Grove Hall Universalist Church
The Holy Tabernacle Church is located at 70 Washington Street and has a legal address on the side street of 14 Bishop Joe L. Smith Way. This section of Washington Street is between Columbia Road and Blue Hill Avenue.
The society that built the church was the Grove Hall Universalist Church, following the design of Francis R. Allen.
The following is from Parish Register of the Grove Hall Universalist Church, Dorchester, Massachusetts and Favorite Recipes. 1913.
“The Grove Hall Universalist Church came into existence March 3, 1878, being an off-shoot of the Roxbury Universalist Church, and in its inception received the cordial support of that parish. On January 9, 1878, a meeting was held at the residence of Mr. Franklin S. Williams for the purpose of organizing a church.
Starting as a mission church, holding its first or preliminary meetings at the residents of various interested persons, it soon wanted a centrally located temporary home, and began holding its meetings in Wetherell Hall, at or near the junction of Washington Street and Blue Hill Avenue. That served its needs for a time, but the desire for a home having more the churchly appearance prevailed, and the church on the corner of Blue Hill Avenue and Schuyler Street was built.
This amply served the purposes of the society until about 1892, when the subject of a new larger church was agitated, resulting in the building of the present edified. At about this same time it also ceased to be a mission church, and since then has been able to maintain services without calling upon the state Convention for aid.
The present edifice was completed in 1895, and cost, furnished, about $45,000: $25,000 of this was provided for by a mortgage; the balance was raised by canvassing our parishioners. To our good member, kind and generous neighbors, Mr. and Mrs. Ivers W. Adams, we are largely indebted, both for their liberality in subscribing for the building and in their continued liberality in contributing to the wiping out of the mortgage debt, which has lately been accomplished and made possible largely through their instrumentality.”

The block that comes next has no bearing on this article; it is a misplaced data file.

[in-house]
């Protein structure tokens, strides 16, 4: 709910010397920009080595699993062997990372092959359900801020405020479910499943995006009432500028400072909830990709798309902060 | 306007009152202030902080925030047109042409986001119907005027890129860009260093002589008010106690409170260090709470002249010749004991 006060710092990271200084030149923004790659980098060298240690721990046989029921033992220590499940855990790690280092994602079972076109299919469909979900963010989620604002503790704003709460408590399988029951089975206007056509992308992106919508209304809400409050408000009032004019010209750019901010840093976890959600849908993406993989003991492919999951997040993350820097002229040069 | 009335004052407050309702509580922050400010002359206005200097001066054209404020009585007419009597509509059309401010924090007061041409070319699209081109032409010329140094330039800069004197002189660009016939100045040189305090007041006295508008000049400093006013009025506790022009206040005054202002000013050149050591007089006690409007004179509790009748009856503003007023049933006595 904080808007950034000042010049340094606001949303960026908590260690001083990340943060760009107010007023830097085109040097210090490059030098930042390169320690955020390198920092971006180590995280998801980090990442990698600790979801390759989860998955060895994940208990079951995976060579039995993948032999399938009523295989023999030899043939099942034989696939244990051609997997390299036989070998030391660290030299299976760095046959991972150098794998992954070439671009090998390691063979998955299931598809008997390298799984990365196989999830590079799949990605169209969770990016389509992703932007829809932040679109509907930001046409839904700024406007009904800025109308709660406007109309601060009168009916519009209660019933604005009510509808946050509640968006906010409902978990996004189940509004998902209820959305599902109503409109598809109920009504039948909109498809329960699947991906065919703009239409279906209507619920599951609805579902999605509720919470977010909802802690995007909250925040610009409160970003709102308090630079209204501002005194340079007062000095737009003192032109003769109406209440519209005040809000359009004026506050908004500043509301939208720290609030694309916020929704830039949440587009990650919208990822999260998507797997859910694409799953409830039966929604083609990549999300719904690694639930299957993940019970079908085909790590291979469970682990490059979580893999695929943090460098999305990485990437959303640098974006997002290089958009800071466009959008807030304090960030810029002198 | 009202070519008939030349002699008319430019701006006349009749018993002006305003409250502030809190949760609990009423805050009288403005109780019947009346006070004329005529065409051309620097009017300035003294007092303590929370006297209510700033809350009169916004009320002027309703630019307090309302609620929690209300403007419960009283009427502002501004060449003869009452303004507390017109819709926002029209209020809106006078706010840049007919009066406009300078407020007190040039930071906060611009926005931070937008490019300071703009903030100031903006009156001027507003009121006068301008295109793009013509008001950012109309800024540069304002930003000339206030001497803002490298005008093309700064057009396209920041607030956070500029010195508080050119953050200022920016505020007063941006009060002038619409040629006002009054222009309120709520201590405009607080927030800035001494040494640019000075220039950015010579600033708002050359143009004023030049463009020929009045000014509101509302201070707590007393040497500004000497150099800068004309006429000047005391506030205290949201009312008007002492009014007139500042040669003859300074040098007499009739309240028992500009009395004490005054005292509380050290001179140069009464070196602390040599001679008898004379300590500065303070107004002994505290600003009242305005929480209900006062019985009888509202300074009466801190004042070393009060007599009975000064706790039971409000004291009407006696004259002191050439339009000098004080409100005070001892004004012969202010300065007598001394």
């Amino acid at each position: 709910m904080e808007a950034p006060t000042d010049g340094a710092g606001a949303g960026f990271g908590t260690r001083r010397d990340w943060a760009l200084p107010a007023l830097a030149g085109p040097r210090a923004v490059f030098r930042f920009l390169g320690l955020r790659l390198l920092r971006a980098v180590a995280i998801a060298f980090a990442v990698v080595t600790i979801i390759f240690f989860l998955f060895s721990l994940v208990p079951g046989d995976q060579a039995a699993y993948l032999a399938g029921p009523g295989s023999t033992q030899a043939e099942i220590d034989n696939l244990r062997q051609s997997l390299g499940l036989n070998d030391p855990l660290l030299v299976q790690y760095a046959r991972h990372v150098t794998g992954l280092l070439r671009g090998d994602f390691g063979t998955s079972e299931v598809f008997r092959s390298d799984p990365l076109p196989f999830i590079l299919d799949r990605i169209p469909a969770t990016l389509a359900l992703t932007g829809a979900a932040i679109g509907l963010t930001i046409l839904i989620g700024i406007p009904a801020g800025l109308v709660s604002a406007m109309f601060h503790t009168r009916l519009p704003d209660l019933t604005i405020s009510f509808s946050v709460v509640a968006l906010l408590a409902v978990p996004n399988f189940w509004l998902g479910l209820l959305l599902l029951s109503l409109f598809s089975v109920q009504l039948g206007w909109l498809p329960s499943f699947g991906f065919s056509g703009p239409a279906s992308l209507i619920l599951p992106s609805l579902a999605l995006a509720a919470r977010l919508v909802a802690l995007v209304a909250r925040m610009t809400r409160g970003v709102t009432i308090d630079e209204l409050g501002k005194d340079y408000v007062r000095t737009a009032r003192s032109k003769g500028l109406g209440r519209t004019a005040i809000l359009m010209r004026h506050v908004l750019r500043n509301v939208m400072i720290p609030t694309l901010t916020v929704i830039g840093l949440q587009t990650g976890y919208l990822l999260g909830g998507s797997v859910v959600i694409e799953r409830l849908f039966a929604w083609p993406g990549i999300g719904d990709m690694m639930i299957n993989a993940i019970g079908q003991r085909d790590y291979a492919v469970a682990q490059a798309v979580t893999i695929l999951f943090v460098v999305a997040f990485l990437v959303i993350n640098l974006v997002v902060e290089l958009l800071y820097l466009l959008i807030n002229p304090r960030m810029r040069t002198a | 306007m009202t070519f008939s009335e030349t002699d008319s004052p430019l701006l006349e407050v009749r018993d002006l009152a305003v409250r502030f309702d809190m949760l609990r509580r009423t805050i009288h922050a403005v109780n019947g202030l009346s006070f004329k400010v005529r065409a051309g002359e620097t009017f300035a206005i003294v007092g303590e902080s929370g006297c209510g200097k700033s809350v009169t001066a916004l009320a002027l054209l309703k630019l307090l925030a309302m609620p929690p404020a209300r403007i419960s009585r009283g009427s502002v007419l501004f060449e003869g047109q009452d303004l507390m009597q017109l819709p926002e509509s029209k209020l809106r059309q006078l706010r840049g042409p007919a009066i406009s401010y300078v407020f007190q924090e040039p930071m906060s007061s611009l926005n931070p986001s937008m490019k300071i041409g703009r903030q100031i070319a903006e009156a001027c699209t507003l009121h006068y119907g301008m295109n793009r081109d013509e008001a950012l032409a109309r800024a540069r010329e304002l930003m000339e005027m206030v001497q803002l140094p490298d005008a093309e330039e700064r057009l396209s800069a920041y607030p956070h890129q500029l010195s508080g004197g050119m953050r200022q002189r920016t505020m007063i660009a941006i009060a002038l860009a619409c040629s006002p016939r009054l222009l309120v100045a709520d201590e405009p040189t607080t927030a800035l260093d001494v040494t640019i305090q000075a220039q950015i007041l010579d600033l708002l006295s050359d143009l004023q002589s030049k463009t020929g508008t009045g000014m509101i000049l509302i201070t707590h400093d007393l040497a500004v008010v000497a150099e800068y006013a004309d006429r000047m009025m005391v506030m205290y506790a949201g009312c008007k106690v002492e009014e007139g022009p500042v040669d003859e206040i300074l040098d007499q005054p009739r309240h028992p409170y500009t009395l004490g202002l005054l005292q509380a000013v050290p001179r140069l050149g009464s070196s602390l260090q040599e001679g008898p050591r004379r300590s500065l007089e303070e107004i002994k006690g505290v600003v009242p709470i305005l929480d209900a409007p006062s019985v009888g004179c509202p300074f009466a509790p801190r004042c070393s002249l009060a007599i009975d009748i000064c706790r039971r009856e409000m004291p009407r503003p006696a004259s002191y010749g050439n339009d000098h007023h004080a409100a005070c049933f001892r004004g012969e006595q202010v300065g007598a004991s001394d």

Ivers Adams, mentioned above, is described in George V. Tuohey (1897). A History of the Boston Baseball Club – A concise and accurate history of Base Ball from its inception. Boston, MA: M.F. Quinn & Co., 1897, p. 64. His house faced Columbia Road at the corner of Washington Street.
Ivers Whitney Adams (born in Ashburnham, Massachusetts in 1838) was an American baseball executive and businessperson, and founder of the first professional baseball team in Boston, the Boston Red Stockings.
Adams was the Founder, Organizer and First President of the Boston Base Ball Association, the legal corporation that operated the baseball club initially known as the Boston Red Stockings. The club was Boston’s first professional baseball team, continues to operate today as the Atlanta Braves, and is the longest continuously operating team in Major League Baseball. On January 20, 1871, the Boston Base Ball Association was legally organized by Adams with $15,000 raised from investors and the commitment of Harry Wright, manager of America’s first professional baseball team, the Cincinnati Red Stockings, to manage the new Boston club. ”